Two central issues arise for our determination in this appeal, as follows: ­

(i) Whether an action under Section 7 of the Insolvency and Bankruptcy Code, 2016 can be initiated by the financial creditor (Bank) against a corporate person (being a corporate debtor) concerning guarantee offered by it in respect of a loan account of the principal borrower, who had committed default and is not a “corporate person” within the meaning of the Code?

(ii) Whether an application under Section 7 of the Code filed after three years from the date of declaration of the loan account as NPA, being the date of default, is not barred by limitation?

After hearing all the contention the Court viewed that “The appellant was at pains to persuade us that the intention behind the communication dated 08.12.2018 sent to the financial creditor by the corporate guarantor (corporate debtor) is a triable matter, as it was sent without prejudice. We are not impressed by this submission. The fact that the principal borrower had availed of credit/loan and committed default and that the (corporate) guarantor/corporate debtor had offered a guarantee in respect of the loan account is not disputed. What is urged by the appellant is that the acknowledgement of liability to pay the amount in question was by the principal borrower and that acknowledgement cannot be the basis to proceed against the corporate guarantor (corporate debtor). Section 18 of the Limitation Act, however, posits that a fresh period of limitation shall be computed from the time when the party against whom the right is claimed acknowledges its liability. The financial creditor has not only the right to recover the outstanding dues by filing a suit but also has a right to initiate a resolution process against the corporate person (being a corporate debtor) whose liability is coextensive with that of the principal borrower and more so when it activates from the written acknowledgement of liability and failure of both to discharge that liability’ (Para 41)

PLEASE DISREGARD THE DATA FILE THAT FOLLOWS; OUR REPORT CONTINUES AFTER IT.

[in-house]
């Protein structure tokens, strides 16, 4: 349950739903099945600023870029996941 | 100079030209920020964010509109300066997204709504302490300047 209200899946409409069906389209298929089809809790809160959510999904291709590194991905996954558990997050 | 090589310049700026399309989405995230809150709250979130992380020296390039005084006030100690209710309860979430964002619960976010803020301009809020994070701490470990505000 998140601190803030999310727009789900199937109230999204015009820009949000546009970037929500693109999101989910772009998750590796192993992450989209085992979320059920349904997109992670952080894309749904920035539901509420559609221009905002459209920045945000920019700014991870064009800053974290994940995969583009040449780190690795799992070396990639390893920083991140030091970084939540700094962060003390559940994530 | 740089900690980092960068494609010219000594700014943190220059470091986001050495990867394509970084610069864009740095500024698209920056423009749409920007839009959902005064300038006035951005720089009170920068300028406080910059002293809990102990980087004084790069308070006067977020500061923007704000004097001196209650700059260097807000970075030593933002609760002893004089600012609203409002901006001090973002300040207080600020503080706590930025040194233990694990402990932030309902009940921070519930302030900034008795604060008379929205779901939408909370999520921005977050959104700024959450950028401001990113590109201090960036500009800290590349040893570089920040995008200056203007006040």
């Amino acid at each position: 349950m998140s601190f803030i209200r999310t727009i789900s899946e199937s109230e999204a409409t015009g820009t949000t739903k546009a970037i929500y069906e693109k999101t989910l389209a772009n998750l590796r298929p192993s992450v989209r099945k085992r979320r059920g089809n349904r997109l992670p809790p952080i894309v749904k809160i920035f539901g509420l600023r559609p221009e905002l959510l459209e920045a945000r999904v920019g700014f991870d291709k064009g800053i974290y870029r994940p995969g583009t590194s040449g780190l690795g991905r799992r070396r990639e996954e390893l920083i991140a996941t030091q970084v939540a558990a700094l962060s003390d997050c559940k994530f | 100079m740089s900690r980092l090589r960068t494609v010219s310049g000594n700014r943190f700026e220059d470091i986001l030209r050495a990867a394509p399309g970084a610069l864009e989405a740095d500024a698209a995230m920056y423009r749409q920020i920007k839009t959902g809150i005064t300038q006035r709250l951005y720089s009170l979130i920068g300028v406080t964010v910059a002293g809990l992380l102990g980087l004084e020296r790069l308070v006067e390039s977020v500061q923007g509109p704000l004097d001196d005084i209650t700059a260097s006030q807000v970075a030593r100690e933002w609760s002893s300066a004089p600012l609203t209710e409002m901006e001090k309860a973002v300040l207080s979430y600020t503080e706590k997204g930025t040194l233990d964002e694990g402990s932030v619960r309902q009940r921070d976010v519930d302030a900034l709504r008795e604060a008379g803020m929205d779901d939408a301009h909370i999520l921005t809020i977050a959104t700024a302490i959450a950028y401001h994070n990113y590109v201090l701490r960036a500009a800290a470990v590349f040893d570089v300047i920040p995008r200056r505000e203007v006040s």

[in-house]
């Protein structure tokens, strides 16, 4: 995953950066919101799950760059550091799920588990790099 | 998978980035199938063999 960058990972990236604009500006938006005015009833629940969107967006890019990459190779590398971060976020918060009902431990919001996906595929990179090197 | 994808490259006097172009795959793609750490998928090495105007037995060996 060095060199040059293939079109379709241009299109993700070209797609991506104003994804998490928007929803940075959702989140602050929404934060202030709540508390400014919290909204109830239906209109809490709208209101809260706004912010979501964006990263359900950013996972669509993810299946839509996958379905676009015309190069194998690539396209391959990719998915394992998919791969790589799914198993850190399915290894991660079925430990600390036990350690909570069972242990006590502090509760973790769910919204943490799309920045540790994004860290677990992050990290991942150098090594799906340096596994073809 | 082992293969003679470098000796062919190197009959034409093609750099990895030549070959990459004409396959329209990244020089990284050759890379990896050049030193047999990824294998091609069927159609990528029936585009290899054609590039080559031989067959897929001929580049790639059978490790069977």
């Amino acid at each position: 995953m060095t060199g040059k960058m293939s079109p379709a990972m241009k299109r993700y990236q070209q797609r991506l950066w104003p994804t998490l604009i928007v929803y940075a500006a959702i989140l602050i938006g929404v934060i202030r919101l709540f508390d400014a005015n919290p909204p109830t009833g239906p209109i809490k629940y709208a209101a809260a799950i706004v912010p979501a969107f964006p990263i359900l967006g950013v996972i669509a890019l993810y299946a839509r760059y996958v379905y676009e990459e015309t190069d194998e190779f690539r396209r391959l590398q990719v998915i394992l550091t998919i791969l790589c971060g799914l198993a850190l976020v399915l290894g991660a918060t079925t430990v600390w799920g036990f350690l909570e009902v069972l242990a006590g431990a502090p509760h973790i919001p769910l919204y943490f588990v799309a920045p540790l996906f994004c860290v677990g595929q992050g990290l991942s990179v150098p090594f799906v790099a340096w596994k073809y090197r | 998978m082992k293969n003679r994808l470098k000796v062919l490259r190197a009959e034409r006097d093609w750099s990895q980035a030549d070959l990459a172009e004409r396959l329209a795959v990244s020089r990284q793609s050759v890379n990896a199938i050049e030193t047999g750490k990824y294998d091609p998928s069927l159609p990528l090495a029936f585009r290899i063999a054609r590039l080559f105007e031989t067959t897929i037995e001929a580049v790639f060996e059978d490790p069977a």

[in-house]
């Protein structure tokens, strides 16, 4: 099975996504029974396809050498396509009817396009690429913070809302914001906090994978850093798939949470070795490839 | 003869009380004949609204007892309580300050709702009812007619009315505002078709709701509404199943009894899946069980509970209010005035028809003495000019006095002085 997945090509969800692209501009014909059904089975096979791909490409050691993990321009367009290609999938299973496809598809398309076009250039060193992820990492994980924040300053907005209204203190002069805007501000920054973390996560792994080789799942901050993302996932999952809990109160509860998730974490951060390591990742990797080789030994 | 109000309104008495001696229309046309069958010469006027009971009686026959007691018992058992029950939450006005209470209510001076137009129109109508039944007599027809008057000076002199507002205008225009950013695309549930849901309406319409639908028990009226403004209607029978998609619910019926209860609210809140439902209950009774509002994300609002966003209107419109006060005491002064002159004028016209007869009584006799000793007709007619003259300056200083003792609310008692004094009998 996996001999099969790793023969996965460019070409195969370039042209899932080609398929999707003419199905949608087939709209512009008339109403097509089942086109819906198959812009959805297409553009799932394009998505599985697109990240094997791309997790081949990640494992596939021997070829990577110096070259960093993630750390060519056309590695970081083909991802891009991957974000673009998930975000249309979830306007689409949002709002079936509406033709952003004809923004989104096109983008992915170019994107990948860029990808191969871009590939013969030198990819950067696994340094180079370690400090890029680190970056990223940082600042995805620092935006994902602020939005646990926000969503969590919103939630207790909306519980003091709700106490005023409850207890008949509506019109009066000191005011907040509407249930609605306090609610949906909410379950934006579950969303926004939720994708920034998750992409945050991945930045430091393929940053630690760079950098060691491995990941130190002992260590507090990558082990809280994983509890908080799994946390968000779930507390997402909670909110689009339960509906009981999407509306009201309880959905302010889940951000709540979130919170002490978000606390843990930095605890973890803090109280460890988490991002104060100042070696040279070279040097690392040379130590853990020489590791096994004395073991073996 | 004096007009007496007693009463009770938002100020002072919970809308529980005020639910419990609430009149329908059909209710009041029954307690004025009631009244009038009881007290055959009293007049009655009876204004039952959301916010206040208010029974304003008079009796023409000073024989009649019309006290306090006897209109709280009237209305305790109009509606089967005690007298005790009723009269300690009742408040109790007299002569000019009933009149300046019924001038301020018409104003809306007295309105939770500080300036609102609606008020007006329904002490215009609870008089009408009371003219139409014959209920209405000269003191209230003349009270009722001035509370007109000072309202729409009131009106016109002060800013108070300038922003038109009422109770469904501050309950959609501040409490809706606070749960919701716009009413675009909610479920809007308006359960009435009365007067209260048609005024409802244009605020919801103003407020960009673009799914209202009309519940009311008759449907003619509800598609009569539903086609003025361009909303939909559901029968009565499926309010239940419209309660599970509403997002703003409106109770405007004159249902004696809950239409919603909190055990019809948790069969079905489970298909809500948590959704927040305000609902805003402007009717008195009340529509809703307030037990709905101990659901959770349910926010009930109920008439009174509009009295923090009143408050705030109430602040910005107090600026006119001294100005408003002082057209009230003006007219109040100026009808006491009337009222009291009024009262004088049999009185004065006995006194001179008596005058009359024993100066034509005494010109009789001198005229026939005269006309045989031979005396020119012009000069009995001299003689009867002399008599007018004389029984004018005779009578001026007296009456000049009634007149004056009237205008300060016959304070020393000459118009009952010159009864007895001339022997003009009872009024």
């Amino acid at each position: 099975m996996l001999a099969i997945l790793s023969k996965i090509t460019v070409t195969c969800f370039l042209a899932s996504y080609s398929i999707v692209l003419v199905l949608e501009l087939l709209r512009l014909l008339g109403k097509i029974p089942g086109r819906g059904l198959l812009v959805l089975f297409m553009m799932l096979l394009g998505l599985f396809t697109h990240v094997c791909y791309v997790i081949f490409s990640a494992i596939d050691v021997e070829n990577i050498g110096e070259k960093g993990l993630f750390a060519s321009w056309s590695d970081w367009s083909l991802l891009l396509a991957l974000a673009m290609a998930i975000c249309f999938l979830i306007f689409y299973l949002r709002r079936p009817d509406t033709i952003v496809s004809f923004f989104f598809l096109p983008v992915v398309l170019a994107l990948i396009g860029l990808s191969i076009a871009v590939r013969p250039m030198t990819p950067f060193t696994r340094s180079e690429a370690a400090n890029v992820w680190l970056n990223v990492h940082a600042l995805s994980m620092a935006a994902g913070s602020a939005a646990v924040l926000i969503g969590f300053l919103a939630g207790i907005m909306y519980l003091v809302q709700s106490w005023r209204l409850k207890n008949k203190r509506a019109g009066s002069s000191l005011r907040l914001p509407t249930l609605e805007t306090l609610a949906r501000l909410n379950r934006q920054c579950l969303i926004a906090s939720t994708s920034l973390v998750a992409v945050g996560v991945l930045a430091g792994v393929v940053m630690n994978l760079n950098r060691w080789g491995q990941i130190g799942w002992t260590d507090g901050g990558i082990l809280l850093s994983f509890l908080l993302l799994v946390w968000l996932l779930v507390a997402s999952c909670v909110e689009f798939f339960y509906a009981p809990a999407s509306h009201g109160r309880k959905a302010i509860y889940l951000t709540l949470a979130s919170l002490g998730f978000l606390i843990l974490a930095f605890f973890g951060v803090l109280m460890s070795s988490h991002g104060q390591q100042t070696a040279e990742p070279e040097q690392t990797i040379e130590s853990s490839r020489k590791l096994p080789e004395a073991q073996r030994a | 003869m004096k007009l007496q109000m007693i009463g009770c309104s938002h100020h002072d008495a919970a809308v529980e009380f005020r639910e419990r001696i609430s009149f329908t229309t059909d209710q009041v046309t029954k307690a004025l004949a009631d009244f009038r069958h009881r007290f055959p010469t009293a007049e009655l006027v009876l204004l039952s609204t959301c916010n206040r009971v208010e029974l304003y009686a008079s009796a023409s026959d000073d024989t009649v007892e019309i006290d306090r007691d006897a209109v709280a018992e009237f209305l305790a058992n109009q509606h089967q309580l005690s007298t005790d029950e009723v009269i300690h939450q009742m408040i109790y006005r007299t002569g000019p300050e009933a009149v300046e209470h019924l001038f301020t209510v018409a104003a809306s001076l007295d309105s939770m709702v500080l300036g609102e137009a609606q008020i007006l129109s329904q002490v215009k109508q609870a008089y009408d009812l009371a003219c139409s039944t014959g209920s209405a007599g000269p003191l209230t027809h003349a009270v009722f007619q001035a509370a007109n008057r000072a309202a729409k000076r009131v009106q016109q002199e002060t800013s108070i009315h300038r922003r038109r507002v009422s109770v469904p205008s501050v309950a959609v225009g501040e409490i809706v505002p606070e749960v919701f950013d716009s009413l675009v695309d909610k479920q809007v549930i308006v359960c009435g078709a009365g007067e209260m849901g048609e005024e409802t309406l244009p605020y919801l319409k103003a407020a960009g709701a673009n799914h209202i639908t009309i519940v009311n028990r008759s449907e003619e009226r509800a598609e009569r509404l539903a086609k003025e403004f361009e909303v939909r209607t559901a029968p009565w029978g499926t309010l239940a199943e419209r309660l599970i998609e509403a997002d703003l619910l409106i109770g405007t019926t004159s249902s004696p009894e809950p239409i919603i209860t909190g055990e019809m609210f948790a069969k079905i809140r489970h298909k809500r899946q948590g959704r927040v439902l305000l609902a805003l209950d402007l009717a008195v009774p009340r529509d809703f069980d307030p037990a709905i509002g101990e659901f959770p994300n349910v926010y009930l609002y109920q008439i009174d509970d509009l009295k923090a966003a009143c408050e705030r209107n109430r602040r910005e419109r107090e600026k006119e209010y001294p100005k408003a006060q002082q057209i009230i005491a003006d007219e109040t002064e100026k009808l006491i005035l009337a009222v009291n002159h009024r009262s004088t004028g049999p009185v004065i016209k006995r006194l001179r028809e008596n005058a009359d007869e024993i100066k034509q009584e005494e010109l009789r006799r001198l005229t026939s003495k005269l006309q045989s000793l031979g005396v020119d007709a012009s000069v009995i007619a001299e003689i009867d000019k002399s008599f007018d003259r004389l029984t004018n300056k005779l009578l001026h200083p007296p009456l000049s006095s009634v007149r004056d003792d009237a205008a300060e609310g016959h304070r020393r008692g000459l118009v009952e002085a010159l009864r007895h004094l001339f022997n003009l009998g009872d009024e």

Suffice it to conclude that there is no substance even in the second ground urged by the appellant regarding the maintainability of the application filed by the respondent financial creditor under Section 7 of the Code on the ground of being barred by limitation. Instead, we affirm the view taken by the NCLT and which commended to the NCLAT - that a fresh period of limitation is required to be computed from the date of acknowledgement of the debt by the principal borrower from time to time and in particular the (corporate) guarantor/corporate debtor vide last communication dated 08.12.2018. Thus, the application under Section 7 of the Code filed on 13.02.2019 is within limitation. (Part 42)

The Court concluded that ”As no other issue arises for our consideration — except the two grounds urged by the appellant regarding the maintainability of the application for initiating CIRP by the financial creditor (Bank) under Section 7 of the Code, we dispose of this appeal leaving all “other grounds” and contentions available to both the sides open to be decided in the pending proceedings before the NCLT. The same be decided uninfluenced by any observation(s) made in the impugned judgment or in the present judgment.” (Para 44)

The appeal was dismissed.